Tag Archives: brand-building

Brand Advocacy the Apple and Amazon Way

Sometimes I get tired of seeing Amazon and Apple at or near the top of various brand rankings. It just seems like a cliche. So I received a much-needed jolt of reality this morning on my morning commute.

I was reading Groundswell on my Kindle. As the train reached 125th St., I noticed my seatmate looking at me. That usually means that the person needs to move past and exit the train, so I asked him if he was getting off. He said that he was actually looking at my Kindle and that it reminded him of his wife’s recent experience with her Kindle. Apparently, she was reading while exercising, and dropped it. Although the device didn’t shatter, the side controls were loosened, and her Kindle was unusable.

Hoping that it might be repairable, she called Amazon customer service. To her amazement, the Customer Service rep said not to worry–just mail the broken Kindle to them, and they would replace it. Two days later, her replacement arrived, with all of the books in her original Kindle intact. My seatmate and I agreed that Amazon was quite generous in their terms.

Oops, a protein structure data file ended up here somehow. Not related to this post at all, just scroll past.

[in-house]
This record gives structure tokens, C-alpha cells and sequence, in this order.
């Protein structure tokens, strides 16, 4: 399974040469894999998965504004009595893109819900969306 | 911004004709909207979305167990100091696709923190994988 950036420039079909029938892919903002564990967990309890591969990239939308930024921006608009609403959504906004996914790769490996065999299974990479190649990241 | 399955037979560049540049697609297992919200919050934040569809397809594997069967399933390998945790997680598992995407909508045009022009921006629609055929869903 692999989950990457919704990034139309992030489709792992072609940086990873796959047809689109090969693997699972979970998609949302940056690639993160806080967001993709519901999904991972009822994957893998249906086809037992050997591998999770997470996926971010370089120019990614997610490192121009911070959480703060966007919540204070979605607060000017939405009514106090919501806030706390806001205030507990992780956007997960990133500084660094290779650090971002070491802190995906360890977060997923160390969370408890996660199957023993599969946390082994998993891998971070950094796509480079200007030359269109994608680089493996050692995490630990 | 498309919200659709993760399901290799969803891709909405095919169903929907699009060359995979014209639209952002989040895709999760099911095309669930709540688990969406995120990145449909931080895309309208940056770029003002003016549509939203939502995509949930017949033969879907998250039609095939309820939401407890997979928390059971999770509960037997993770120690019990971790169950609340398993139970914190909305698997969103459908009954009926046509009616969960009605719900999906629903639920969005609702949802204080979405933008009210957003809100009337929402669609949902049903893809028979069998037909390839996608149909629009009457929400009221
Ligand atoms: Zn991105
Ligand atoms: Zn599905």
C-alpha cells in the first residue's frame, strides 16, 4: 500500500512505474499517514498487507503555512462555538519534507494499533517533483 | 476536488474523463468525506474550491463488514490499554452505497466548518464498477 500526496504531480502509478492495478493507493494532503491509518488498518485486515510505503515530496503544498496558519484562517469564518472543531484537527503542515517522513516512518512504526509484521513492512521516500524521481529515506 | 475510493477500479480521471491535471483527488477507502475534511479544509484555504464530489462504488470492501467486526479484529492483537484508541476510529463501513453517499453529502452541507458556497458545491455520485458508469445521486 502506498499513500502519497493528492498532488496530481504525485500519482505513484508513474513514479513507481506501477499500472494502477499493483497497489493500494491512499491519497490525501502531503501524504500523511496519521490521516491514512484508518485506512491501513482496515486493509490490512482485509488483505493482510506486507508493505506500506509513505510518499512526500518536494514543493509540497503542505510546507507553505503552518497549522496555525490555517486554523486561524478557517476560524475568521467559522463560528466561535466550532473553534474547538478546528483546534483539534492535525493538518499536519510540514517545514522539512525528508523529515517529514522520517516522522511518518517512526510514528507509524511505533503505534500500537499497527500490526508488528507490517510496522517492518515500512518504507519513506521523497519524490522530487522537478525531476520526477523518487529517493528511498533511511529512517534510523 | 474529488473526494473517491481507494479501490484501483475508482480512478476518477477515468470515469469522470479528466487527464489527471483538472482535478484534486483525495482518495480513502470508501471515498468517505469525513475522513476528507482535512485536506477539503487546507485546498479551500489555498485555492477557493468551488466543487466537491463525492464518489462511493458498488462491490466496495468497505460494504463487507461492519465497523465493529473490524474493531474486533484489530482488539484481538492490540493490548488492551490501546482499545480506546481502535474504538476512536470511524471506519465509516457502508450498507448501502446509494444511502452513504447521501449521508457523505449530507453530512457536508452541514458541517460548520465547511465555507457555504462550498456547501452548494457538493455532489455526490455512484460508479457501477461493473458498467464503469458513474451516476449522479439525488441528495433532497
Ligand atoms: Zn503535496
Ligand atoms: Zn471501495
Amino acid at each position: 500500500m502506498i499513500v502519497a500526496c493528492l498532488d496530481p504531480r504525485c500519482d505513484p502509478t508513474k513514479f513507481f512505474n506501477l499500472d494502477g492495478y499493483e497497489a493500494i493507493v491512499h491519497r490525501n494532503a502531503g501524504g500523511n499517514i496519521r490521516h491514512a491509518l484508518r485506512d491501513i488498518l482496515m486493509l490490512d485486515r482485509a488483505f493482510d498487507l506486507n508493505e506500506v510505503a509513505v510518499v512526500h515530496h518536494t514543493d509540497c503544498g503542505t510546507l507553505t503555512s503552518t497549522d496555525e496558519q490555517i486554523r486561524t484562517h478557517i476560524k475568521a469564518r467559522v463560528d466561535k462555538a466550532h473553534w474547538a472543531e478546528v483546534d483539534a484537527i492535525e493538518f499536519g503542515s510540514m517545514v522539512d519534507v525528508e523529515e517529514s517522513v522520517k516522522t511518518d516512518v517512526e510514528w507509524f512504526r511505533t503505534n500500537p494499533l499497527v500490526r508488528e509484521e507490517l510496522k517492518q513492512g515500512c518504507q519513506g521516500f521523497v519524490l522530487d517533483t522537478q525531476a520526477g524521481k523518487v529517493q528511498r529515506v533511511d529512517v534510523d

(In fact, I was curious enough to check out the Kindle warranty on the Amazon site. It is quite open to interpretation, and customer service would be within their rights to claim that dropping it on a treadmill or elliptical machine wasn’t covered in the warranty.)

Continuing on the subject of great customer service, the same gentleman began talking about a similar experience with the Apple Powerbook that he purchased for his college bound daughter. The laptop arrived the week before she was to head off to school in California. When she turned it on, it was clear that something was very wrong with the hard drive. It was now Friday afternoon, and she was due to leave in five days. Her father called Apple customer service in a bit of a panic.

Again, the customer service rep was totally reassuring. The rep informed the father that someone from DHL would arrive at their home by 6:00 p.m. with a box that would fit the laptop, that he ship it back to Apple, and that a replacement would arrive by the following Tuesday. The father emphasized to the rep that his daughter was leaving for school on Wednesday morning, so there was no margin of error.